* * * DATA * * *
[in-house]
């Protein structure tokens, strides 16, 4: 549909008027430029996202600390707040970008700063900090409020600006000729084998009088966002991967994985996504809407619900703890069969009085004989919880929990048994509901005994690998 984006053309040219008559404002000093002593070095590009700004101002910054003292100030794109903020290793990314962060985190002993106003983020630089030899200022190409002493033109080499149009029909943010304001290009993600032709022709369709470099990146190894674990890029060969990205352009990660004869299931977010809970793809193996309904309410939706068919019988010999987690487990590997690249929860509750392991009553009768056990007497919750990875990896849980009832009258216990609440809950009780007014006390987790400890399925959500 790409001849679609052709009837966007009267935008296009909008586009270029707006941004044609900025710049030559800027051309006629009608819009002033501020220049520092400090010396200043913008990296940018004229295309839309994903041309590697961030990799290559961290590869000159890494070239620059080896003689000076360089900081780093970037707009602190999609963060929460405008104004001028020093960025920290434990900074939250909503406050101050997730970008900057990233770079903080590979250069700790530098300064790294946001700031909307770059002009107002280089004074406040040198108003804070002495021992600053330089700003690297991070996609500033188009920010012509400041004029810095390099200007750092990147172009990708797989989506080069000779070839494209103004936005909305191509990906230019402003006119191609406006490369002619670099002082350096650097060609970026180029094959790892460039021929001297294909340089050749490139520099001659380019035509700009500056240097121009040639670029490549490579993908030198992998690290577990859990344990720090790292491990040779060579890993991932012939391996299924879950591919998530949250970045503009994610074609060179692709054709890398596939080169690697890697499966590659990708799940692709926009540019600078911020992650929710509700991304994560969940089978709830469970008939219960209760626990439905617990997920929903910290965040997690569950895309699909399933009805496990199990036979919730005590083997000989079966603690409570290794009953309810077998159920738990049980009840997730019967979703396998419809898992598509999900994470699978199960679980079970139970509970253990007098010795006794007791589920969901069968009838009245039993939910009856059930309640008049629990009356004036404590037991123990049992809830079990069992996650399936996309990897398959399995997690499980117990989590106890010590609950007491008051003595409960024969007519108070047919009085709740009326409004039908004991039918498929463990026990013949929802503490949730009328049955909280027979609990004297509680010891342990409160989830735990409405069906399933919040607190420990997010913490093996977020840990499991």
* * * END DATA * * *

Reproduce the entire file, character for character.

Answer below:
[in-house]
């Protein structure tokens, strides 16, 4: 549909008027430029996202600390707040970008700063900090409020600006000729084998009088966002991967994985996504809407619900703890069969009085004989919880929990048994509901005994690998 984006053309040219008559404002000093002593070095590009700004101002910054003292100030794109903020290793990314962060985190002993106003983020630089030899200022190409002493033109080499149009029909943010304001290009993600032709022709369709470099990146190894674990890029060969990205352009990660004869299931977010809970793809193996309904309410939706068919019988010999987690487990590997690249929860509750392991009553009768056990007497919750990875990896849980009832009258216990609440809950009780007014006390987790400890399925959500 790409001849679609052709009837966007009267935008296009909008586009270029707006941004044609900025710049030559800027051309006629009608819009002033501020220049520092400090010396200043913008990296940018004229295309839309994903041309590697961030990799290559961290590869000159890494070239620059080896003689000076360089900081780093970037707009602190999609963060929460405008104004001028020093960025920290434990900074939250909503406050101050997730970008900057990233770079903080590979250069700790530098300064790294946001700031909307770059002009107002280089004074406040040198108003804070002495021992600053330089700003690297991070996609500033188009920010012509400041004029810095390099200007750092990147172009990708797989989506080069000779070839494209103004936005909305191509990906230019402003006119191609406006490369002619670099002082350096650097060609970026180029094959790892460039021929001297294909340089050749490139520099001659380019035509700009500056240097121009040639670029490549490579993908030198992998690290577990859990344990720090790292491990040779060579890993991932012939391996299924879950591919998530949250970045503009994610074609060179692709054709890398596939080169690697890697499966590659990708799940692709926009540019600078911020992650929710509700991304994560969940089978709830469970008939219960209760626990439905617990997920929903910290965040997690569950895309699909399933009805496990199990036979919730005590083997000989079966603690409570290794009953309810077998159920738990049980009840997730019967979703396998419809898992598509999900994470699978199960679980079970139970509970253990007098010795006794007791589920969901069968009838009245039993939910009856059930309640008049629990009356004036404590037991123990049992809830079990069992996650399936996309990897398959399995997690499980117990989590106890010590609950007491008051003595409960024969007519108070047919009085709740009326409004039908004991039918498929463990026990013949929802503490949730009328049955909280027979609990004297509680010891342990409160989830735990409405069906399933919040607190420990997010913490093996977020840990499991």